What has Ben Masters done for the Oxbridge novel?

Is 'Noughties' a fresh take on the genre, or just a pensioner in a hoodie?

Geoffrey Braithwaite, the narrator of Julian Barnes’s Flaubert’s Parrot (1984), imagines that he is responsible for composing a list of subjects, scenes and structures which novelists are to be banned from using. He appeals for a prohibition on ‘more novels about incest…not even [excluding] ones in bad taste’, as well as a case-closed-consensus against ‘scenes in which carnal connection take place between man and woman in the shower’ (his reasons for the latter are ‘primarily aesthetic, but also medical’).

Geoffrey’s terms wouldn’t be too disruptive to novelists. Scrapping incest interludes and shower shagging oughtn’t to be too tight a clamp on plot-writing pulses. And any panic excited by Geoffrey’s proposal to cease staging novels in abattoirs would subside briskly enough -- especially after the news that God (‘bearded head gardener’; ‘wise old sea captain’) is also barred from fiction for twenty years. However, there is one item on the list flammable enough to cremate a paper palace of young novelists’ plans: by Geoffrey’s bell, book and candle, ‘novels set in Oxford or Cambridge’ are excommunicated from our bookshops.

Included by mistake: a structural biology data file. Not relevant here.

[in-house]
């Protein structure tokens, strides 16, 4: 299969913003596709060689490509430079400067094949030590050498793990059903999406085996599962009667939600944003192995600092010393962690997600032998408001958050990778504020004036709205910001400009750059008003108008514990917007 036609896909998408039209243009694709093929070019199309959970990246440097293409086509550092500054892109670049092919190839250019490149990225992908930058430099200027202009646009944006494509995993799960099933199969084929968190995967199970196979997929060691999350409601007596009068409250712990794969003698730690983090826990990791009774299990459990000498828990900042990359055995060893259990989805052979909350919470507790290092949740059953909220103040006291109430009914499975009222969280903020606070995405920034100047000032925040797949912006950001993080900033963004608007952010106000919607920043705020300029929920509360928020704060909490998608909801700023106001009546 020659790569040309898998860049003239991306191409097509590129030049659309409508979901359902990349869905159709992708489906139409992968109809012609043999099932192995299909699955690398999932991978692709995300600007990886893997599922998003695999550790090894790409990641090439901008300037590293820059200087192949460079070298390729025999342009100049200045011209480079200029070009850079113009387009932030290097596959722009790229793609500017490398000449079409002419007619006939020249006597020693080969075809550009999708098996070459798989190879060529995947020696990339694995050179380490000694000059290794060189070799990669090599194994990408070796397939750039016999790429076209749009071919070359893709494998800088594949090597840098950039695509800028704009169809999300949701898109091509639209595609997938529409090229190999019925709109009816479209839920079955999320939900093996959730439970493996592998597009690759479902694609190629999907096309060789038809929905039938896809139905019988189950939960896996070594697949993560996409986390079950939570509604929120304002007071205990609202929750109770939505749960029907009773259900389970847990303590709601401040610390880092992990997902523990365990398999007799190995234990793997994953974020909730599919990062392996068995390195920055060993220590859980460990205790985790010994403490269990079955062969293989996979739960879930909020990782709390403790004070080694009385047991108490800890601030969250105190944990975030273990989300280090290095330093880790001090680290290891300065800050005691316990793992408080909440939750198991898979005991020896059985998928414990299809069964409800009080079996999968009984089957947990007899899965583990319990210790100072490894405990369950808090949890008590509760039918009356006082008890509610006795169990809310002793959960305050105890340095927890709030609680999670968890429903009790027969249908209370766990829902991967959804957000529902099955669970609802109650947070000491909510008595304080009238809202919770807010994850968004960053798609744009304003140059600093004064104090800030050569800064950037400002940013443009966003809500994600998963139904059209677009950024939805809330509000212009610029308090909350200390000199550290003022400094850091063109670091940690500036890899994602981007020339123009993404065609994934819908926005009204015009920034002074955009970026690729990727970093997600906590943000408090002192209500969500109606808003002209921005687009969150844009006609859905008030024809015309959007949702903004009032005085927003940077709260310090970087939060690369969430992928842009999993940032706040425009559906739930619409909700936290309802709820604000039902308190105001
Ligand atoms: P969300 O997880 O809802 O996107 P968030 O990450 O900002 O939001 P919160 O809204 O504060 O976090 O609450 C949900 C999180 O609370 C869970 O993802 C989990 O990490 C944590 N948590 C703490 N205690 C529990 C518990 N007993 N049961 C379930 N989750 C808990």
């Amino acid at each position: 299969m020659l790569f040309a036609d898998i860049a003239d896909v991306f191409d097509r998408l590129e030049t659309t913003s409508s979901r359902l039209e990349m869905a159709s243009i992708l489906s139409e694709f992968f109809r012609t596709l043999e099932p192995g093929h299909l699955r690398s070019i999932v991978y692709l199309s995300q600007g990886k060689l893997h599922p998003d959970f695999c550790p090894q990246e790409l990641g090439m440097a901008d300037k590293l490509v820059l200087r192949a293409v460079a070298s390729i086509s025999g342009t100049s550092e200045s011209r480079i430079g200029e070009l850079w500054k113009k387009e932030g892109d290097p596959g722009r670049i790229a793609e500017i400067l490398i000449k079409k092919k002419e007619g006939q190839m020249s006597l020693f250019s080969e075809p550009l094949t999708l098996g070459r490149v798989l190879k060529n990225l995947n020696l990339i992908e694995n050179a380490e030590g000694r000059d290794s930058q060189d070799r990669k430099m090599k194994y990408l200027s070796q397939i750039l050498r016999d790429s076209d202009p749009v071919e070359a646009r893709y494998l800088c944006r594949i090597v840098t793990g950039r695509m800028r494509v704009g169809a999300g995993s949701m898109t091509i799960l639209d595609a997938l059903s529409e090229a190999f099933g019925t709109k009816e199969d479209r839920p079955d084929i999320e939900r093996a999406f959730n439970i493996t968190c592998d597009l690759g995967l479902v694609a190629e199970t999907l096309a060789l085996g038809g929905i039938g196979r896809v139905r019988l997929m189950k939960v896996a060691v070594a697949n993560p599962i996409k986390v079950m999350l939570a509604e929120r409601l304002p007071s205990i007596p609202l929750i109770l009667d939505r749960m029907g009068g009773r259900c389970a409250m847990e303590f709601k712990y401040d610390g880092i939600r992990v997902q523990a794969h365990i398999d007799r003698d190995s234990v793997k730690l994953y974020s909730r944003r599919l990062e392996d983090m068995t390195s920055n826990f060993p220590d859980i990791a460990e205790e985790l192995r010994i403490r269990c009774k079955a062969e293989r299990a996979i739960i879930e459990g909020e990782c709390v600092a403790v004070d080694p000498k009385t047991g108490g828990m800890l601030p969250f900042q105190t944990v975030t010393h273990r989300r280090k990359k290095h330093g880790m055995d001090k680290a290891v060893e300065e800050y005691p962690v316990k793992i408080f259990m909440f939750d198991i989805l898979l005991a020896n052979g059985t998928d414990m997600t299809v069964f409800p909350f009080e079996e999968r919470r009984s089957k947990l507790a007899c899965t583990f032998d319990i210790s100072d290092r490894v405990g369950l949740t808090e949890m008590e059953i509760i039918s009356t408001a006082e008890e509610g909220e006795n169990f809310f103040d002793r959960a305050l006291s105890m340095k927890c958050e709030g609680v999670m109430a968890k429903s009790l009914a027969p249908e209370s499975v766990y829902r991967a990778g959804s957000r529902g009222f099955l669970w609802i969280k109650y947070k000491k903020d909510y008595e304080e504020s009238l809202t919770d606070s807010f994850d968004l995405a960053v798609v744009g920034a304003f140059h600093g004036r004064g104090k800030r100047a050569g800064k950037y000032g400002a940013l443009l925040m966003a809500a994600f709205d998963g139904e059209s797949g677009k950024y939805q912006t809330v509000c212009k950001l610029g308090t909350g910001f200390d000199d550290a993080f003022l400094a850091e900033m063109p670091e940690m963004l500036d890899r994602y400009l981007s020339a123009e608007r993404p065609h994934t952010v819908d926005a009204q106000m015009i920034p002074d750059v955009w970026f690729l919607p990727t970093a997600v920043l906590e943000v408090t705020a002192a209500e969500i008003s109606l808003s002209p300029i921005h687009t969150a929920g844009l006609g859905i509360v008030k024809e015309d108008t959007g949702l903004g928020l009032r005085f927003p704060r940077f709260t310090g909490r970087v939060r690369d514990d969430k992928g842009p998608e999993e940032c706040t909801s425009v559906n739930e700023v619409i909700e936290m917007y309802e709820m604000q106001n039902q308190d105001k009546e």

The source of Barnes’ heckling is quite blatant. It might be mistaken as traditional for authors educated at Oxford and Cambridge to write growing-up tales of emotionally inelegant, hazily spiritual studentship. Compton MacKenzie’s Sinister Street (1914) set a tone for the hopeful, bathetic Oxford spirit. Max Beerbohn, author of the Oxford-set, suicide-strewn Zulieka Dobson (1911) praised MacKenzie for giving ‘the actual Oxford experience’, and ‘miraculously [making] you feel what each term was like’; a pattern up-ended in the sympathetic story of Philip Larkin’s Jill (1946), about the callow compulsion to lie in order to fit in a little better. Vladimir Nabokov’s Glory (1932) re-designs his own experience as a Russian exile at Cambridge (with a little less goal-keeping and, by all accounts, no fewer affairs), and Frederick Raphael’s The Glittering Prizes (1976) tracks the careers of a group of Cambridge graduates, whose trails are lit with the memories of irretrievable studenthood.

It would be amiss to neglect The Rachel Papers (1973), in which a precociously bright, precociously sexed Oxford candidate scrambles to sleep with an older woman before he touches twenty. The denouement of Martin Amis’s novel is the ‘arseless’ hero’s Oxford interview, in which his lordly exam papers are cauterized by a curly haired don.